The Germans coined the word “merkeln to describe their Chancellor’s approach to negotiations. 

It is a measure of Britain’s weak position that Theresa May accepts Angela Merkel’s ultimatum even before the Brexit negotiations have formally started

The British Prime Minister blinked first when she presented her plan for Brexit Tuesday morning. After months of repeating the tautological mantra that “Brexit means Brexit”, she finally specified her position when she essentially proposed that Britain should leave the internal market for goods, services and people, which had been so championed by Margaret Thatcher in the 1980s. 

By accepting that the “UK will be outside” and that there can be “no half-way house”, Theresa May has essentially caved in before the negotiations have begun.

At her meeting with May in July last year, the German Chancellor stated her ultimatum that there could be no “Rosinenpickerei” – the German equivalent of cherry picking. Merkel stated that Britain was not free to choose. That is still her position.

Back then, May was still battling for access to the internal market. It is a measure of how much her position has weakened that the Prime Minister has been forced to accept that Britain will have to leave the single market.

For those who have followed Merkel in her eleven years as German Kanzlerin there is sense of déjà vu about all this.  In negotiations over the Greek debt in 2011 and in 2015, as well as in her negotiations with German banks, in the wake of the global clash in 2008, Merkel played a waiting game; she let others reveal their hands first. The Germans even coined the word "merkeln", to describe the Chancellor’s favoured approach to negotiations.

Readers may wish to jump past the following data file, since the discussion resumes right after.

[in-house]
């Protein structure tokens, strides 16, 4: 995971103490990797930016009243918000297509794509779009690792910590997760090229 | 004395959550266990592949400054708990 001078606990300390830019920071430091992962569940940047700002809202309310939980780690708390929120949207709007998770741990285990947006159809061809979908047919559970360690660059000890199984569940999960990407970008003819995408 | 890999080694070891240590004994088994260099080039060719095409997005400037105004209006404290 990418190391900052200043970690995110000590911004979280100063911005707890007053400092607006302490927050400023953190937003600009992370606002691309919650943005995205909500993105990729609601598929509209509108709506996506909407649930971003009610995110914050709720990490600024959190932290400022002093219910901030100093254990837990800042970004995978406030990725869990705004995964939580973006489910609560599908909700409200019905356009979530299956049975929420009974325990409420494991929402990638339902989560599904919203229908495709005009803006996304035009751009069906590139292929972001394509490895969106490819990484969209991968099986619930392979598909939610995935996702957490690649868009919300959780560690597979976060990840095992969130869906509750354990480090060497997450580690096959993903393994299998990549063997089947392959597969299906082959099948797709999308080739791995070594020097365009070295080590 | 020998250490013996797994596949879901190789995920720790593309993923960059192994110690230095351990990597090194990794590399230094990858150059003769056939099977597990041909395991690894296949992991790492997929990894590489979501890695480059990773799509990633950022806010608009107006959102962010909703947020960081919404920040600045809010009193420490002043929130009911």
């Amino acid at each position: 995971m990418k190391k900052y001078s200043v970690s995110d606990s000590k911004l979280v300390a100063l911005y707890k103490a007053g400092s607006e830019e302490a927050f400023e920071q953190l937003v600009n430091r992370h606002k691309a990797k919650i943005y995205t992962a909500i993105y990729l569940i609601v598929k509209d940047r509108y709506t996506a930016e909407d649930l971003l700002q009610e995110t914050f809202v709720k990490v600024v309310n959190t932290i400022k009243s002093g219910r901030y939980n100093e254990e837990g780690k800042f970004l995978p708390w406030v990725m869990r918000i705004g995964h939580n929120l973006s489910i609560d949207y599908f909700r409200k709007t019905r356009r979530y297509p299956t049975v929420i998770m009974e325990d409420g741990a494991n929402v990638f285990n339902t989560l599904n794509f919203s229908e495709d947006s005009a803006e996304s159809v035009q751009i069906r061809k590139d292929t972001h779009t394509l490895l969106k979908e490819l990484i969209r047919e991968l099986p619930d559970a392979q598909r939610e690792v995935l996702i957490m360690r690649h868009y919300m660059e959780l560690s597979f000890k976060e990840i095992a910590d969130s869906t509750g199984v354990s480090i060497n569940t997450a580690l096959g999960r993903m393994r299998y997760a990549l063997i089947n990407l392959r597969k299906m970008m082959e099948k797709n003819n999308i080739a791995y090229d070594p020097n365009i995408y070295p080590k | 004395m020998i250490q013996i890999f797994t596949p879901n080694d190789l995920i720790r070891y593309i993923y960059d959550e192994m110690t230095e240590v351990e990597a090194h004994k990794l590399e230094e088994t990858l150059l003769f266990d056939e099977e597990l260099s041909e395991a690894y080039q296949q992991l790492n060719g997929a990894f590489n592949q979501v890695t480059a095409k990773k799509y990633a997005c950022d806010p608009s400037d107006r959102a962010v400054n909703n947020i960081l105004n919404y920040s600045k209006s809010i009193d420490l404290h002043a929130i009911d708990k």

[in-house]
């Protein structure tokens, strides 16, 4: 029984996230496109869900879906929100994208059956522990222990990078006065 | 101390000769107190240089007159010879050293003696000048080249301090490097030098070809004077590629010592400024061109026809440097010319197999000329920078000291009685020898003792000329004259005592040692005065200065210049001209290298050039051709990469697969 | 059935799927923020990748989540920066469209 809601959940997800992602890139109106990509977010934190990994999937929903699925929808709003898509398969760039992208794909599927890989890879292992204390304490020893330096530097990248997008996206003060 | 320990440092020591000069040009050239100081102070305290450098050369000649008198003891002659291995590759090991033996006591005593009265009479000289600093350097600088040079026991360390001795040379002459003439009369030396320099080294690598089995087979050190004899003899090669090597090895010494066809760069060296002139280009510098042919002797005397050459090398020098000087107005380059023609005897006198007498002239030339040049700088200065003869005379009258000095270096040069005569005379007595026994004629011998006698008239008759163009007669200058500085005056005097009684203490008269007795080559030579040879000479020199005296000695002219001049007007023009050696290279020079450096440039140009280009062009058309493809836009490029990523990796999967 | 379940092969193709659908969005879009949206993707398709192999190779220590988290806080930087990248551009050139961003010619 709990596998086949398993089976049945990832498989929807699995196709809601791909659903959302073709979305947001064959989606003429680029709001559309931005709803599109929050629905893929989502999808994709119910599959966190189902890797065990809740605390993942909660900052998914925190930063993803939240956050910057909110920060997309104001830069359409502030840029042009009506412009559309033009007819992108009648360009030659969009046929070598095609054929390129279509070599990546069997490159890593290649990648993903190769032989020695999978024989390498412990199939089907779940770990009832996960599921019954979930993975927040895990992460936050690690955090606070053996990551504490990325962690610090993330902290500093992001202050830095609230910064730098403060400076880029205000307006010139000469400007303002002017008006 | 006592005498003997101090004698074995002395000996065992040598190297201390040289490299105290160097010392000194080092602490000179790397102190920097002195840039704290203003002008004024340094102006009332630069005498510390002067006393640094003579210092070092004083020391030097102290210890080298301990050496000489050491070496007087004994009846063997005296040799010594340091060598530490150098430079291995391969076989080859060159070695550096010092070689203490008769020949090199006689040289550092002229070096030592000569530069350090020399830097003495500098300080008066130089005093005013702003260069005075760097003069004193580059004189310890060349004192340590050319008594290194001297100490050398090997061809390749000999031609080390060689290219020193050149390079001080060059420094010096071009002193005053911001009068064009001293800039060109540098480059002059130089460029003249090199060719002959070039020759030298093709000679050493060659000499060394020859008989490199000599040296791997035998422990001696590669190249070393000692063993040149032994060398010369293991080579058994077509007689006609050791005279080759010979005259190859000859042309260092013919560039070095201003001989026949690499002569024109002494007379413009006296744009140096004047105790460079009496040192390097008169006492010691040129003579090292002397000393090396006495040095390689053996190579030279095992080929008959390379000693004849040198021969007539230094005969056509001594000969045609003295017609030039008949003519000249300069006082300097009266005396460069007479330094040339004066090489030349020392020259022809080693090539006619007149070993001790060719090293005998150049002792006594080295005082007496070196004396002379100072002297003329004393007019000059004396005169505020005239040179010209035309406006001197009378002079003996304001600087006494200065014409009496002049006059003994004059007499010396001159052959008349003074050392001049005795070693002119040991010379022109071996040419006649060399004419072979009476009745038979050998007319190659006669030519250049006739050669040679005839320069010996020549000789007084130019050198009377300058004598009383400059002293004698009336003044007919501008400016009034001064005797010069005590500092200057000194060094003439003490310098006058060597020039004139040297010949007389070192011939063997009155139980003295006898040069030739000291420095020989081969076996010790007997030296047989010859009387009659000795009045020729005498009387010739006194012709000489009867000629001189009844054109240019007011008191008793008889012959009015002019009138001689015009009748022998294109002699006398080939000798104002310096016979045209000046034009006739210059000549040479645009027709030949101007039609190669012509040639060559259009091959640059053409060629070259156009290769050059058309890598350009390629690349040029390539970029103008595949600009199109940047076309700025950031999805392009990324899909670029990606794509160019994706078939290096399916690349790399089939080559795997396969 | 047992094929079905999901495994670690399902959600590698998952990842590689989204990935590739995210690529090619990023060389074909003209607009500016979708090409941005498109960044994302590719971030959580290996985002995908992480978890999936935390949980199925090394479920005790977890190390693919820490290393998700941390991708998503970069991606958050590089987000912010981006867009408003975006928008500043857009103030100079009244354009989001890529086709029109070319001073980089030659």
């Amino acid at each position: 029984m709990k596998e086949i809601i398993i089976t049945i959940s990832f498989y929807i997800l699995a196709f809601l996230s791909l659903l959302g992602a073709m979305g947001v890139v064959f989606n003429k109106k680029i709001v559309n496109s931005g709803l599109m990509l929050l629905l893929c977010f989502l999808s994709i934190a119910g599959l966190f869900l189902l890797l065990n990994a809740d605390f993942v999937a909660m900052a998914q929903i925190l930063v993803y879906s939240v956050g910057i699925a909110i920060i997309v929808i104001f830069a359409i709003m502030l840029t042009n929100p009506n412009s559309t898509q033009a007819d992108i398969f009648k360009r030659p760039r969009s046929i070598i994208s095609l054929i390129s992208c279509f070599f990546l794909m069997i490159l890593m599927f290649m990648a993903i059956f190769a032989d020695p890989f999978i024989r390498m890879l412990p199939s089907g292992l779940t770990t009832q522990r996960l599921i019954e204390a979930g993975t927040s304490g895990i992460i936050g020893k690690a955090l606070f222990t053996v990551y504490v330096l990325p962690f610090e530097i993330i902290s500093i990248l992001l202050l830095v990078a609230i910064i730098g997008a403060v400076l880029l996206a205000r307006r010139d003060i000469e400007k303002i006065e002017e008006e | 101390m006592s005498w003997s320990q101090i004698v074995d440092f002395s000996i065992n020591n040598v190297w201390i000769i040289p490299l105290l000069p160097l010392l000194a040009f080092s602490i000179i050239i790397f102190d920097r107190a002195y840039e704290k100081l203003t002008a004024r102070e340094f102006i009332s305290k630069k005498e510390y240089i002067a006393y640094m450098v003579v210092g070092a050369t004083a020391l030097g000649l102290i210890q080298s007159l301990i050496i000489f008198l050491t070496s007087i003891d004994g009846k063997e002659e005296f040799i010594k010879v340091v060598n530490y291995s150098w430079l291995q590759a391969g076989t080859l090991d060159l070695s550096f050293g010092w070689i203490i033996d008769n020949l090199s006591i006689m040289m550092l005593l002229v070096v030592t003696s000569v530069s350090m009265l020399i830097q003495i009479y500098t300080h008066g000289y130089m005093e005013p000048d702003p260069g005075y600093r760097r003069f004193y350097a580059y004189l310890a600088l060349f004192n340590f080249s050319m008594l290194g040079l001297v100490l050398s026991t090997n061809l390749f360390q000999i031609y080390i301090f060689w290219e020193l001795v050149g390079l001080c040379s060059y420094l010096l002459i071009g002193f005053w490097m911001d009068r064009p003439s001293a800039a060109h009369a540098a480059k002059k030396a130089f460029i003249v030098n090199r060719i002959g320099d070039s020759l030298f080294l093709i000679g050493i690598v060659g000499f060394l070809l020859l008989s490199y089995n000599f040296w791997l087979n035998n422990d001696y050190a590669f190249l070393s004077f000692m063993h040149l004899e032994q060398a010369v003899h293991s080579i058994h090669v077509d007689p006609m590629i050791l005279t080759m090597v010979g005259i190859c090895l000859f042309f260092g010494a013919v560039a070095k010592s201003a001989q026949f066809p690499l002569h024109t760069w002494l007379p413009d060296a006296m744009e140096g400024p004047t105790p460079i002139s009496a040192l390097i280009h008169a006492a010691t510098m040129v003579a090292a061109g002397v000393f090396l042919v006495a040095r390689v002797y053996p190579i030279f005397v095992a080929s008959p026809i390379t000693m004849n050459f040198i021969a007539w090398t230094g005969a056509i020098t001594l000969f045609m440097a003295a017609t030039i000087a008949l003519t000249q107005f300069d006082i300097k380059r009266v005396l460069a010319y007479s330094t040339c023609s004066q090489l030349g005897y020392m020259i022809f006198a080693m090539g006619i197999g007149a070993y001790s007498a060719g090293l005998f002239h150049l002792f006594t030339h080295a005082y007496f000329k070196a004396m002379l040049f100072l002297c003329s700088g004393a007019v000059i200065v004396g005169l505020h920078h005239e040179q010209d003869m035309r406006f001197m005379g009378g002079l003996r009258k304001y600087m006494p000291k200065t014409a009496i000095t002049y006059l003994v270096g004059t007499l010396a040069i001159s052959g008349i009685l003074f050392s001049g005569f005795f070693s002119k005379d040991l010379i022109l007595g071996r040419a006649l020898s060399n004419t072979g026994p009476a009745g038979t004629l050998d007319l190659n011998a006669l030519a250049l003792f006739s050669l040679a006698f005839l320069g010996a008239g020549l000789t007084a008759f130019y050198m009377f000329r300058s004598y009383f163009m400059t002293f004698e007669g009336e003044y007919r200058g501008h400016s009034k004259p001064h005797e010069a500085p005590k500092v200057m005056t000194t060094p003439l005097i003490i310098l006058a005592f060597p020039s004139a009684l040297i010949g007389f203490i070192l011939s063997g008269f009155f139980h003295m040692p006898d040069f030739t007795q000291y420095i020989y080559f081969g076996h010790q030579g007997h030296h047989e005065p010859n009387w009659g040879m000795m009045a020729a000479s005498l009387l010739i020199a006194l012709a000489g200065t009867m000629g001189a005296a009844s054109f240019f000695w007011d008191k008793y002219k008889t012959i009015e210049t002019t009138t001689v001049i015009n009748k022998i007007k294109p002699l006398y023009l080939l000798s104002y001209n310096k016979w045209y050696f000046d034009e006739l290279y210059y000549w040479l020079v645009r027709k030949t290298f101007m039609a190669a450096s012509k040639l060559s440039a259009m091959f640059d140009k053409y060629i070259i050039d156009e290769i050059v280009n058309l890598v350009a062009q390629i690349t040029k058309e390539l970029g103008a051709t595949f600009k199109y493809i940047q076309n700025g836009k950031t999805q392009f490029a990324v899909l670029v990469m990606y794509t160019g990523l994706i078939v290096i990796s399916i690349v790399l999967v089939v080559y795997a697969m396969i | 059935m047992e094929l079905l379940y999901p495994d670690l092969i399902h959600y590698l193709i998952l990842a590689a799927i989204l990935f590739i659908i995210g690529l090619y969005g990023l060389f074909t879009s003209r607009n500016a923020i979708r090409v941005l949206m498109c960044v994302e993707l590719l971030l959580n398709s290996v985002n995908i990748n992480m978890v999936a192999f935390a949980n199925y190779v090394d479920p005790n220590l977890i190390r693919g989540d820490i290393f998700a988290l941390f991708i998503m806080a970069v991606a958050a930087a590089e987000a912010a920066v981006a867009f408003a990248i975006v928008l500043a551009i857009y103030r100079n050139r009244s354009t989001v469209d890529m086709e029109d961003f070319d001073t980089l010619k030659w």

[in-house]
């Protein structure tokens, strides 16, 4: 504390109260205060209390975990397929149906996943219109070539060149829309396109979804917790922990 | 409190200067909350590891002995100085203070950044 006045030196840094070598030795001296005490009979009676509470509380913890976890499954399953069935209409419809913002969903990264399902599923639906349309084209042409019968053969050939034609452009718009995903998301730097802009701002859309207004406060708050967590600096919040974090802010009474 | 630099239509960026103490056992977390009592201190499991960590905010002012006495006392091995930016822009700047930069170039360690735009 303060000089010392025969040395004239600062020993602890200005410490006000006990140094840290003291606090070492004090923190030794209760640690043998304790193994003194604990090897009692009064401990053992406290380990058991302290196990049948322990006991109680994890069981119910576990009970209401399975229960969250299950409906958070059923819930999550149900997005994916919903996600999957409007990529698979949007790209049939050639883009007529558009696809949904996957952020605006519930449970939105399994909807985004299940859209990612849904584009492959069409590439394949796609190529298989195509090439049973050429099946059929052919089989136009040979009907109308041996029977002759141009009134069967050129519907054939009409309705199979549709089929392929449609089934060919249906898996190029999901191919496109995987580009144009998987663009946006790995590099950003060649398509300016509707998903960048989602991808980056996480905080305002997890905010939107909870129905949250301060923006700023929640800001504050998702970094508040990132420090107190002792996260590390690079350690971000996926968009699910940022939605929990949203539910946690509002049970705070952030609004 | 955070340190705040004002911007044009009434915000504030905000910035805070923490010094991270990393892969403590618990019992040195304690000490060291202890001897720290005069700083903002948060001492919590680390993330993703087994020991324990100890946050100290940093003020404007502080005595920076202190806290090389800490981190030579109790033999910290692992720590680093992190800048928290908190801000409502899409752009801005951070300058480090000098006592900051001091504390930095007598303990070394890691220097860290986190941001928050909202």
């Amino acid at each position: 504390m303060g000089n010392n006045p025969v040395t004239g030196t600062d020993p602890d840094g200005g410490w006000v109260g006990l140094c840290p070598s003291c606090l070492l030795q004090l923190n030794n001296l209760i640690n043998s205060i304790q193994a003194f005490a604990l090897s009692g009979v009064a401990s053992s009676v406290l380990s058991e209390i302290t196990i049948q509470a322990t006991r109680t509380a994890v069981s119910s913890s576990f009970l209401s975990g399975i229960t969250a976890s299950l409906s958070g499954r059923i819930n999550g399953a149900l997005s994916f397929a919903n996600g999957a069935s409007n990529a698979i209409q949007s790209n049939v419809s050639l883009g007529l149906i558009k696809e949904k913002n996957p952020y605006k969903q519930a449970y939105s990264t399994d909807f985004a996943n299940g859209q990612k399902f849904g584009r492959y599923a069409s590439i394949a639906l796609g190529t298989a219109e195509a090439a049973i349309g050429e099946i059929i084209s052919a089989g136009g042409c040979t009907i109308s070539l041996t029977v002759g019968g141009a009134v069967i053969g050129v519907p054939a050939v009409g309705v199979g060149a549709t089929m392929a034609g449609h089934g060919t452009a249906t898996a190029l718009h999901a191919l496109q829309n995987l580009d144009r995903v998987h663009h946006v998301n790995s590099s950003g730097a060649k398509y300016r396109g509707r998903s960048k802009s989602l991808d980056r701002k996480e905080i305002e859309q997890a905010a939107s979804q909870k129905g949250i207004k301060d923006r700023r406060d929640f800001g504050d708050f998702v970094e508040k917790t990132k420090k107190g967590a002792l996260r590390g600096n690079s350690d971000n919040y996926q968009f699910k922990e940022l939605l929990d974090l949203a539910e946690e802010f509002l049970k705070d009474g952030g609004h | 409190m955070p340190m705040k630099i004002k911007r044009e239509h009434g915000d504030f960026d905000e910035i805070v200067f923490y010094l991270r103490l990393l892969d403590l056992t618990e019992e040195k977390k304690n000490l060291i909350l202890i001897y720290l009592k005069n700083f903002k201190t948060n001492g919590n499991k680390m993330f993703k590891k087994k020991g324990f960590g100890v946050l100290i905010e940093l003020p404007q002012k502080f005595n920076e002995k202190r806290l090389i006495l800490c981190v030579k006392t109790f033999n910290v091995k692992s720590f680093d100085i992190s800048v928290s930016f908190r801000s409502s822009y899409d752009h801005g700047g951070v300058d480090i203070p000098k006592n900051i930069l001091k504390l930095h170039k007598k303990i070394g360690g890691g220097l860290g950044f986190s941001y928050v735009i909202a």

Unlike other politicians, Frau Merkel is known for her careful analysis, behind-the-scene diplomacy and her determination to pursue German interests. All these are evident in the Brexit negotiations even before they have started.

Much has been made of US President-Elect Donald Trump’s offer to do a trade deal with Britain “very quickly” (as well as bad-mouthing Merkel). In the greater scheme of things, such a deal – should it come – will amount to very little. The UK’s exports to the EU were valued at £223.3bn in 2015 – roughly five times as much as our exports to the United States. 

But more importantly, Britain’s main export is services. It constitutes 79 per cent of the economy, according to the Office of National Statistics. Without access to the single market for services, and without free movement of skilled workers, the financial sector will have a strong incentive to move to the European mainland.

This is Germany’s gain. There is a general consensus that many banks are ready to move if Britain quits the single market, and Frankfurt is an obvious destination.

In an election year, this is welcome news for Merkel. That the British Prime Minister voluntarily gives up the access to the internal market is a boon for the German Chancellor and solves several of her problems. 

May’s acceptance that Britain will not be in the single market shows that no country is able to secure a better deal outside the EU. This will deter other countries from following the UK’s example. 

Moreover, securing a deal that will make Frankfurt the financial centre in Europe will give Merkel a political boost, and will take focus away from other issues such as immigration.

Despite the rise of the far-right Alternative für Deutschland party, the largely proportional electoral system in Germany will all but guarantee that the current coalition government continues after the elections to the Bundestag in September.

Before the referendum in June last year, Brexiteers published a poster with the mildly xenophobic message "Halt ze German advance". By essentially caving in to Merkel’s demands before these have been expressly stated, Mrs May will strengthen Germany at Britain’s expense. 

Perhaps, the German word schadenfreude comes to mind?

Matthew Qvortrup is author of the book Angela Merkel: Europe’s Most Influential Leader published by Duckworth, and professor of applied political science at Coventry University.